Grushevoy is professor of philosophy at the University in Minsk. He has been active in the democratic movement in the country since the late 1980s.
In 1989 he founded the Belarusian Charitable Fund "For the Children of Chernobyl" which has defended the rights of victims of the Chernobyl disaster and provided humanitarian aid through contacts with organisations in other countries.
After organising demonstrations in Minsk to mark the 11th anniversary of the Chernobyl accident arrest orders were issued for him and his wife Irina. The official reason given by the authorities was fraud.
The couple spent a year in exile in Germany before returning to Belarus this year when the charges were dropped - since no evidence of fraud could be found among the papers of the fund.
Grushevoy was elected to the Belarusian parliament in the first free elections in the country in 1990. In 1996 he was re-elected but has not taken his seat since President Lukashenko deposed the parliament that year and appointed his own deputies.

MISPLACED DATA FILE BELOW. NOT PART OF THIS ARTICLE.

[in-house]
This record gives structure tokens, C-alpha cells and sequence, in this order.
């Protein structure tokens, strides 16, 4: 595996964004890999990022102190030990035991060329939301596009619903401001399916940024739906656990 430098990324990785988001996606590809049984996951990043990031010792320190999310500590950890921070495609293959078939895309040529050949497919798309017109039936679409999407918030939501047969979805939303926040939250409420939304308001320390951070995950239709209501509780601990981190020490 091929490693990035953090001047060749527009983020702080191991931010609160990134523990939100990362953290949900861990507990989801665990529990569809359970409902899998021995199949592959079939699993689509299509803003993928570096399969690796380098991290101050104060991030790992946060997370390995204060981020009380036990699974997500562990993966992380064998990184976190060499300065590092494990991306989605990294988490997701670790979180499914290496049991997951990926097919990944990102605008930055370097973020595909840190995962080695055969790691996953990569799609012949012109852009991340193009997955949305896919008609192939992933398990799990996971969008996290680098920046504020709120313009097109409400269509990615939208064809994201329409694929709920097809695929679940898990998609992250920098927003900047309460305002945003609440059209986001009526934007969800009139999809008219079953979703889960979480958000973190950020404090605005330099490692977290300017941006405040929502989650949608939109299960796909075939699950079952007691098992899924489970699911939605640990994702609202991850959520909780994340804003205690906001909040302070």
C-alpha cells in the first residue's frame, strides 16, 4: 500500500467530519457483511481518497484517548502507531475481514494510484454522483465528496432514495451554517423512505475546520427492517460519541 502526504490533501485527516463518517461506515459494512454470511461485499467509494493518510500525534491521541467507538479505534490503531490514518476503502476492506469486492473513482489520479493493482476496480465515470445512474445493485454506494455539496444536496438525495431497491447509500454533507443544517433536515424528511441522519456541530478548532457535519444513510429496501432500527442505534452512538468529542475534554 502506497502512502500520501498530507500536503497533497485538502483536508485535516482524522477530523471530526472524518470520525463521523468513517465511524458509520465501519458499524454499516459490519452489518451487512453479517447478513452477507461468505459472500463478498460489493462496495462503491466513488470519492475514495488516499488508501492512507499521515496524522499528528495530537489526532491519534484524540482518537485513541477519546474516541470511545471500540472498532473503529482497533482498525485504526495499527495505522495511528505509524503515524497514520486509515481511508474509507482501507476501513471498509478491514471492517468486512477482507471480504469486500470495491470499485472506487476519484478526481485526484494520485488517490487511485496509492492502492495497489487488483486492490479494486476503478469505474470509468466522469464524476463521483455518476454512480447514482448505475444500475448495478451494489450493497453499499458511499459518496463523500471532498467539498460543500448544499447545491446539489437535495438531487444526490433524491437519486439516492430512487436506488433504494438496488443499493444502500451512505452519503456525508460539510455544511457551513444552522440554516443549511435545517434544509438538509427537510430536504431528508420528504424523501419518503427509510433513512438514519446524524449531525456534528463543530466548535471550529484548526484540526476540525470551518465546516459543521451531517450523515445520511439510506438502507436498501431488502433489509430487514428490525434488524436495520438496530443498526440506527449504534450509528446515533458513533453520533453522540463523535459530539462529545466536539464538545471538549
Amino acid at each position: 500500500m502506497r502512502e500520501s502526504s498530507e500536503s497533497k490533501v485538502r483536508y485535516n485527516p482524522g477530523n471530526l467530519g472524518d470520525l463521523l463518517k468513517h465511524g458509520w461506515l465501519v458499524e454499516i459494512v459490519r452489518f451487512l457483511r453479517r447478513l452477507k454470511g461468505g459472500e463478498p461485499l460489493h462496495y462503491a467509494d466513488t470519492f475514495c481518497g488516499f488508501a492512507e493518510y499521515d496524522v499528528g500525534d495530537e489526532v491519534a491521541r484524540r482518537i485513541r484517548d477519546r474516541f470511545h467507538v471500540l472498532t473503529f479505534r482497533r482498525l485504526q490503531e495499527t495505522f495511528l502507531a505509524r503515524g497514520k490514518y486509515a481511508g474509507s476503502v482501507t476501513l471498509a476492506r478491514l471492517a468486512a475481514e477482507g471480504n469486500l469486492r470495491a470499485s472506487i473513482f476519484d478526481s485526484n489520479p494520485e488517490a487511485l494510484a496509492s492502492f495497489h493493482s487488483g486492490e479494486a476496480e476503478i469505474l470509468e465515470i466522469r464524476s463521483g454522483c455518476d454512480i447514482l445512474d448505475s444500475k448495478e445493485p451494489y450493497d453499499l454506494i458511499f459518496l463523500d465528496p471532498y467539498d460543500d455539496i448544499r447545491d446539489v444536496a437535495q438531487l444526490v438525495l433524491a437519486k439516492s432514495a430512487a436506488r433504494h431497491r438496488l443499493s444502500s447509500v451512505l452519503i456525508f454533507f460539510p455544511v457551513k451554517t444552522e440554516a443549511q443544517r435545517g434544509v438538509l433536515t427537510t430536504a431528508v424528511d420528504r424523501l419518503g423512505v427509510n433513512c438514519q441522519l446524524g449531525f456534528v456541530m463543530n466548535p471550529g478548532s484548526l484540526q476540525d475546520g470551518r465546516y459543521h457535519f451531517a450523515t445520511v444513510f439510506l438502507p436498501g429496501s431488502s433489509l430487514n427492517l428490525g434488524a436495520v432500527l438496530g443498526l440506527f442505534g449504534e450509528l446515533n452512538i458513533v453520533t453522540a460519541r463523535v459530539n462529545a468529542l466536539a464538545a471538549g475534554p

In 1999 the regime of Alexander Lukashenko has tightened its grip on the democracy and human rights movement in the country. Since May several activists have disappeared.
Lukashenkos presidential term expired on July 20th without new elections being held. In spite of all these factors Belarus is a country which receives little international attention.
The Norwegian Peace Centre, the Conflict Resolution Training Projectat PRIO and the Centre for Conflict Management, Norway (CCM) have been working together with Grushevoy and NGOs to which he is attached on a program to help develop democratic practices and good governance in Belarus.
The program has as its primary objective the training of local trainers in human rights, democratic process and conflict resolution. The programme is funded by the Norwegian Foreign Ministry and the US Information Services.
Erik Cleven of the Norwegian Peace Centre, Graham Dyson of PRIO/CCM and Berit Collett of CCM made an extended visit to Belarus in September, when 20 NGO representatives started training as trainers and designed workshops.
These will be conducted by the local trainers near Minsk and three other regional centres in November, with Cleven, Dyson and Collett as support trainers. By early next year, another twenty-four workshops are planned to be conducted by the local trainers.